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Two lives, green and logical

Author: ABC Radio National
Sun, Apr 20, 2014


He was the bad boy of deep ecology. She had escaped the jaws of a saltwater crocodile. Together they changed the forest debate forever.

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Love Potions

Author: ABC Radio National
Sun, Jan 26, 2014


There is nothing new about a philosopher thinking about love. But it takes a slightly different hue in the era of neuroscience.

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Everyone's Faust

Author: ABC Radio National
Sun, Jan 19, 2014


Goethe was a big thinker who distrusted big ideas. One work in particular spells it out.

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The person test

Author: ABC Radio National
Sun, Jan 12, 2014


How can you be sure you've met another person?

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The hipster philosopher

Author: ABC Radio National
Sun, Jan 05, 2014


Mark Kingwell: The hipster philosopher with some serious 21st century issues on his mind.

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The new great time war

Author: ABC Radio National
Sun, Dec 29, 2013


Einstein insisted that time is something that clocks measure. Case closed? Not quite.

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Plant thinking

Author: ABC Radio National
Sun, Dec 22, 2013


Aristotle‘s lost book on plants might have helped plants climb the philosophical trellis.  As it stands though, they remain low on the hierarchy of sentience. Perhaps, the time has come for some serious plant thinking.

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The philosopher and the filmmaker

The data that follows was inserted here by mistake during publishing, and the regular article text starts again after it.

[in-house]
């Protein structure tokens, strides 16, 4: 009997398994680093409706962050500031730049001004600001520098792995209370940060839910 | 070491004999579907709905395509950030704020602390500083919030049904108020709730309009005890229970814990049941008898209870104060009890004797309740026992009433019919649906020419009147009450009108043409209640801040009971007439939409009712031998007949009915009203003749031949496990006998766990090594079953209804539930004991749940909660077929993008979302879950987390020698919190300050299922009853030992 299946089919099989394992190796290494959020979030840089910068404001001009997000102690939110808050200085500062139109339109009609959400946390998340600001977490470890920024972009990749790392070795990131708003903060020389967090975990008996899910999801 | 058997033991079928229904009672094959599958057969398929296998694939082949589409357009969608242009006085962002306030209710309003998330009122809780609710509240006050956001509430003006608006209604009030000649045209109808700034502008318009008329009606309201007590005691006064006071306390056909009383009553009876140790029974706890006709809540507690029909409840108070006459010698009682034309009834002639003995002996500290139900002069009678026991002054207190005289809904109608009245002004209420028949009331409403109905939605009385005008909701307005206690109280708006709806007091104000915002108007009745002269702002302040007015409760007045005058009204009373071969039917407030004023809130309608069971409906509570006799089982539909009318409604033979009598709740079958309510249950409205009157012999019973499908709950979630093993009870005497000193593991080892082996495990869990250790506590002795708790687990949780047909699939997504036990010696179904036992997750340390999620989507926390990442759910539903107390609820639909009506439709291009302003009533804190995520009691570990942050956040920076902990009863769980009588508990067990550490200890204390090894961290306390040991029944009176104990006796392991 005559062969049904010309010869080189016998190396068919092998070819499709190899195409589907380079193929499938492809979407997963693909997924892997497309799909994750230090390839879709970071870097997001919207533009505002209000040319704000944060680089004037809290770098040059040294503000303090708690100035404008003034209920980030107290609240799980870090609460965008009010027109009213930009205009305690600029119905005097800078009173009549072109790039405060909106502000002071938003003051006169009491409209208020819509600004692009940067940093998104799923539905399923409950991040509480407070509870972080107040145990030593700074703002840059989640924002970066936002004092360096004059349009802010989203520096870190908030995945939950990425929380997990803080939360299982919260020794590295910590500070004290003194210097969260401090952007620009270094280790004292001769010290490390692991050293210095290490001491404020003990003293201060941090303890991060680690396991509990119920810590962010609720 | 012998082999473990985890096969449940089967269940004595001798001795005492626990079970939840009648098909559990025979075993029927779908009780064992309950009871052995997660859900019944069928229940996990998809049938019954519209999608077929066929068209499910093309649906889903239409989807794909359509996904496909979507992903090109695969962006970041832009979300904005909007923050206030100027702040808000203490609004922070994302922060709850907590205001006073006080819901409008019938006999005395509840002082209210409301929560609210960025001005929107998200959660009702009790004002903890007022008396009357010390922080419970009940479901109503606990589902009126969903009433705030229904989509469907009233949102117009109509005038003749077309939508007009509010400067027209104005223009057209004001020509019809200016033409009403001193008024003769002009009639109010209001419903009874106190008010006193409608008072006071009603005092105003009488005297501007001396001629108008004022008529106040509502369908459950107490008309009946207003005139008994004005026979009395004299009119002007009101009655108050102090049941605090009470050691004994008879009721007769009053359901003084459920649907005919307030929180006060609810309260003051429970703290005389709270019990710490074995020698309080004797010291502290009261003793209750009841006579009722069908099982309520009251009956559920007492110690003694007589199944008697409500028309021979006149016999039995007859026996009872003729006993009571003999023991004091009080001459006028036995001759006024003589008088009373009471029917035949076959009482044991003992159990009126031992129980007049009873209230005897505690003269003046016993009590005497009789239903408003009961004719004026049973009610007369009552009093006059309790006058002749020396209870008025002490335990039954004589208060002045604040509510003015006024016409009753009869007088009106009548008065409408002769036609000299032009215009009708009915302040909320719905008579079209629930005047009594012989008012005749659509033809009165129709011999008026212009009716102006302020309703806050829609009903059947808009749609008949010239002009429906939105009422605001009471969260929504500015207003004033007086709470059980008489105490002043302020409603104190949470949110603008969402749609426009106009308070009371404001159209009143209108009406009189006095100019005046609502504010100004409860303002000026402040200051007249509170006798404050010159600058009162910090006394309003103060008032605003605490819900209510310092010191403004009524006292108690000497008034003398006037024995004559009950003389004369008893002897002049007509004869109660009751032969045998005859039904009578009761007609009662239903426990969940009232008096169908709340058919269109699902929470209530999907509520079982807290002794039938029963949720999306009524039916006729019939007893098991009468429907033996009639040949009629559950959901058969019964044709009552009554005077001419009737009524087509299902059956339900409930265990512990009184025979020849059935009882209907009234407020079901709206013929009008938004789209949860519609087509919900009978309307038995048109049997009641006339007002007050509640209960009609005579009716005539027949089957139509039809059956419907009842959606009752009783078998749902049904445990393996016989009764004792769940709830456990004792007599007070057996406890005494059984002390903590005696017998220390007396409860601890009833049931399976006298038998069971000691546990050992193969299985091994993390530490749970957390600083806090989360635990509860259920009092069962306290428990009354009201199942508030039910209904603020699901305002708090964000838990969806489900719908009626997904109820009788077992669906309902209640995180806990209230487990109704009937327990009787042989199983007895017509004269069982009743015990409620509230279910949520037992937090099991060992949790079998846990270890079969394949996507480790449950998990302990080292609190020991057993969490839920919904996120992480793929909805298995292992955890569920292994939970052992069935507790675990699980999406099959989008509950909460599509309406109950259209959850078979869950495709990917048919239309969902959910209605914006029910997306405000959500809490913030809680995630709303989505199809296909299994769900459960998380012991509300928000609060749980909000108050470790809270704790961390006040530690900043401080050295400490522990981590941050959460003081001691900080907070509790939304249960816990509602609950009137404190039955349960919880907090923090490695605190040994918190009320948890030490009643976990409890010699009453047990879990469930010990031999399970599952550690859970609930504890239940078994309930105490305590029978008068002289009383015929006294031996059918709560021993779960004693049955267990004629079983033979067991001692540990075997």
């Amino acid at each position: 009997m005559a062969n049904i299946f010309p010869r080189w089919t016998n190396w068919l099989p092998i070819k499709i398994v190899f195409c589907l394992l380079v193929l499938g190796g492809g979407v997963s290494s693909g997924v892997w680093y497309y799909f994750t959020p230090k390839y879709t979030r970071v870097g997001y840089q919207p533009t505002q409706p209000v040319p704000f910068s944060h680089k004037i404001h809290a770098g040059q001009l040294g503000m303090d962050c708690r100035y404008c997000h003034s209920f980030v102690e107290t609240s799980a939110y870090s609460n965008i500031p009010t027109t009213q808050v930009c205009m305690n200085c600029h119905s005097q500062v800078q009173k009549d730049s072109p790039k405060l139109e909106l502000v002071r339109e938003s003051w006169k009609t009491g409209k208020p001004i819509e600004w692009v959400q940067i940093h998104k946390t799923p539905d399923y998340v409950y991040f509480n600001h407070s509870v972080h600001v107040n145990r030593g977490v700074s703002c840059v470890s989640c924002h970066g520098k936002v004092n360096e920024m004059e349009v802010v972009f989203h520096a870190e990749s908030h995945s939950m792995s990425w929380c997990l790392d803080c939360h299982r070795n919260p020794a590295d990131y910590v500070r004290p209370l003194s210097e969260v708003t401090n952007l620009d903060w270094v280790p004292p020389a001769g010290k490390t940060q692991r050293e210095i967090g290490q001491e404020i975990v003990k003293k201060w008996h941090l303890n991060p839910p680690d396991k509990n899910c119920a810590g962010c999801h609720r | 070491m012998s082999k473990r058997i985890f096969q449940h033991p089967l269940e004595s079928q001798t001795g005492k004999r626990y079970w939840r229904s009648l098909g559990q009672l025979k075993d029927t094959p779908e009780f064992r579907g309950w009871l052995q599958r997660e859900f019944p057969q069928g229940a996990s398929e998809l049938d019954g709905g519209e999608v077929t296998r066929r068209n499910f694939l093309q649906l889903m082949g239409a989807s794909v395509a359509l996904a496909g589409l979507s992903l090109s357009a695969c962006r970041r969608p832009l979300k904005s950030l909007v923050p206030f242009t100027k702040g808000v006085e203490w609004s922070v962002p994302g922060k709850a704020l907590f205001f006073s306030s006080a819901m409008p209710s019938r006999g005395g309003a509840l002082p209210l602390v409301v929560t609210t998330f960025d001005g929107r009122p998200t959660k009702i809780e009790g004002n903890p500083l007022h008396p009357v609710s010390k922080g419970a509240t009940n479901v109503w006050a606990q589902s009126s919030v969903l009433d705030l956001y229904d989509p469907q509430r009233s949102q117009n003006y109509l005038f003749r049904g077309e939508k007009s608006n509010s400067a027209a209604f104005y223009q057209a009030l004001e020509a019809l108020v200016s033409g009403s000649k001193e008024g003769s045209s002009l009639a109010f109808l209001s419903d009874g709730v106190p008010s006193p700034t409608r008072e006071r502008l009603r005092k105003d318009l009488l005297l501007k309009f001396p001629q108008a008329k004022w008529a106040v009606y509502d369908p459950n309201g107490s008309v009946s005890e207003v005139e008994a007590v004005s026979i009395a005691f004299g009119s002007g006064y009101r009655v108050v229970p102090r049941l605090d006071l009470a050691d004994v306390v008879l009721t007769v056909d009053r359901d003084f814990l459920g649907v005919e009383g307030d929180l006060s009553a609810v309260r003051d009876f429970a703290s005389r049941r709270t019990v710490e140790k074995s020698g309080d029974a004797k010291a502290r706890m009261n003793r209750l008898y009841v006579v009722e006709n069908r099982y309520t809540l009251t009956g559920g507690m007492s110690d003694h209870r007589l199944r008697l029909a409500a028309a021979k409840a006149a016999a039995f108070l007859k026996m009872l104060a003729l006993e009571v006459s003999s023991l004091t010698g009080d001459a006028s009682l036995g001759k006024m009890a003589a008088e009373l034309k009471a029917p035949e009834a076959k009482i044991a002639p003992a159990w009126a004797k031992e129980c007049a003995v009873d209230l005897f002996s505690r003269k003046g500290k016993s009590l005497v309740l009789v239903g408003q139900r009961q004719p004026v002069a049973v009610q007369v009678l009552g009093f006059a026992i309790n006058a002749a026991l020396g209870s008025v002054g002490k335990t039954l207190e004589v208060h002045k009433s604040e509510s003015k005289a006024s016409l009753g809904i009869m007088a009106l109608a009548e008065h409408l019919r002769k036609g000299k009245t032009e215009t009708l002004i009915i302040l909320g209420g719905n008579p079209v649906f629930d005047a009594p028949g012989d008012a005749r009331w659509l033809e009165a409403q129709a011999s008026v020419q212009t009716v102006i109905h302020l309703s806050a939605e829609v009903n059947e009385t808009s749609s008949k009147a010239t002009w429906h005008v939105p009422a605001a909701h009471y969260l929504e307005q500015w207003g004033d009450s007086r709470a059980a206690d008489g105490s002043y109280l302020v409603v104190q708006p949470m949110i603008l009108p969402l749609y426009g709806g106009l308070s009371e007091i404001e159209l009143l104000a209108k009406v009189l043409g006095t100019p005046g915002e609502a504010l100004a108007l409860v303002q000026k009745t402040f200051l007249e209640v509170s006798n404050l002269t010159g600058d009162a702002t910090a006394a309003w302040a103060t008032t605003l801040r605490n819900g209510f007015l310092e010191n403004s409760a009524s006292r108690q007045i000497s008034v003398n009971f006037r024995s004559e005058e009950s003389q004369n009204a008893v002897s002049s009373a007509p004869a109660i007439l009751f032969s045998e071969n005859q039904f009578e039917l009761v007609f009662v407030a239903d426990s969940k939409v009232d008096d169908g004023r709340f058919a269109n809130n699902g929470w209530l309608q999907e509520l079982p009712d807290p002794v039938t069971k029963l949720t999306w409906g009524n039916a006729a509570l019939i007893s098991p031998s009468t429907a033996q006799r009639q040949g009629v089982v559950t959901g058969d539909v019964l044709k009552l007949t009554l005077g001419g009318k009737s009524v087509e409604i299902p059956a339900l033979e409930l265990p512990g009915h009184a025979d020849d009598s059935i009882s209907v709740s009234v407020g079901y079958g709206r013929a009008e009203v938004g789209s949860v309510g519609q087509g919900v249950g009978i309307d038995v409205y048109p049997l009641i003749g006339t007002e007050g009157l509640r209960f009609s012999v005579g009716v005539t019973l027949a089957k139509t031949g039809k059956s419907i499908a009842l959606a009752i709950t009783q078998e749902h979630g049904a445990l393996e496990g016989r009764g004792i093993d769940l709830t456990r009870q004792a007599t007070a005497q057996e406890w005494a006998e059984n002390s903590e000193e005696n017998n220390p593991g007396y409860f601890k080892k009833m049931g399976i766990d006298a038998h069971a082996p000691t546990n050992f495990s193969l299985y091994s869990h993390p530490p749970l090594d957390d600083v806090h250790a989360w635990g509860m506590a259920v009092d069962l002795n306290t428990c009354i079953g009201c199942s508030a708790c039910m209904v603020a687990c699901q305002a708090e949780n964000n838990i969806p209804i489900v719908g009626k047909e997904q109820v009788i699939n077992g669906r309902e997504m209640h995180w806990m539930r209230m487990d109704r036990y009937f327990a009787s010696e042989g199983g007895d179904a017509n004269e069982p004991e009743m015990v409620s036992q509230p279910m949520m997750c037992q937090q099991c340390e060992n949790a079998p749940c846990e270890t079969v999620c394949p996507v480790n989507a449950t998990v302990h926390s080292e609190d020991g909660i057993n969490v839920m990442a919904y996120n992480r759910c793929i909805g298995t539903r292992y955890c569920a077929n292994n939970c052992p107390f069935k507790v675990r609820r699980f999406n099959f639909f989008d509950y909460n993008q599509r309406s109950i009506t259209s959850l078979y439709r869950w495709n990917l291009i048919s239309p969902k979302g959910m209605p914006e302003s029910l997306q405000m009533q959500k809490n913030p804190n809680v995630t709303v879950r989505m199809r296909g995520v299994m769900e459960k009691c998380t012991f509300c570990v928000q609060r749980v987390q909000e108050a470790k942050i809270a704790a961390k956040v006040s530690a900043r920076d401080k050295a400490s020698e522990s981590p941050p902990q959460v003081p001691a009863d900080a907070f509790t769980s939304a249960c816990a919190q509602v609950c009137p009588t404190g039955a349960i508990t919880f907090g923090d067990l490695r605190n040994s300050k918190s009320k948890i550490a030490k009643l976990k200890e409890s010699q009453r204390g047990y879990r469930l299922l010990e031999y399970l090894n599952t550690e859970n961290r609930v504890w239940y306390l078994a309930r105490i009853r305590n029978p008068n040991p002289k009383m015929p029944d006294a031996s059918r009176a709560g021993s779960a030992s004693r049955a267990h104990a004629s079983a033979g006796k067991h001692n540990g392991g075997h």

Author: ABC Radio National
Sun, Dec 15, 2013


Wim Wenders and Mary Zournazi on a decade-long philosophical quest.

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Gianni Vattimo

Author: ABC Radio National
Sun, Dec 08, 2013


He calls himself a communist, an anarchist and a Catholic: Gianni Vattimo still wants to change the world.

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But is it art?

Author: ABC Radio National
Sun, Dec 01, 2013


Ok, so what is art, and what do comic books have to do with it?

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Dr Who

Author: ABC Radio National
Sun, Nov 24, 2013


What a 900-year-old trans-temporal traveller can tell us about some timeless questions.

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Is that really you?

Author: ABC Radio National
Sun, Nov 17, 2013


Plotinus advised that we should never stop sculpting our own statue; no truer word in the era of social media. 

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What are we to make of Albert?

Author: ABC Radio National
Sun, Nov 10, 2013


Camus the environmentalist? Taking another look in his centenary year.

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Just do it?

Author: ABC Radio National
Sun, Nov 03, 2013


Should you switch off your mind to achieve your best?  

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We need to talk about Hegel

Author: ABC Radio National
Sun, Oct 27, 2013


A funny thing happened on the way to the federal election: someone mentioned Hegel.

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The hipster philosopher

Author: ABC Radio National
Sun, Oct 20, 2013


Mark Kingwell: The hipster philosopher with some serious 21st century issues on his mind.

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Alone and apart

Author: ABC Radio National
Sun, Oct 13, 2013


It has posed a problem for psychiatry, human rights, and the law. Now, solitary confinement is a dilemma for philosophy.

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The new great time war

Author: ABC Radio National
Sun, Oct 06, 2013


Einstein insisted that time is something that clocks measure. Case closed? Not quite. Welcome to the new season of The Philosopher's Zone

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Simon Blackburn

Author: ABC Radio National
Sun, Jul 07, 2013


After science, where to for human nature? Simon Blackburn has some ideas.

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AI: think again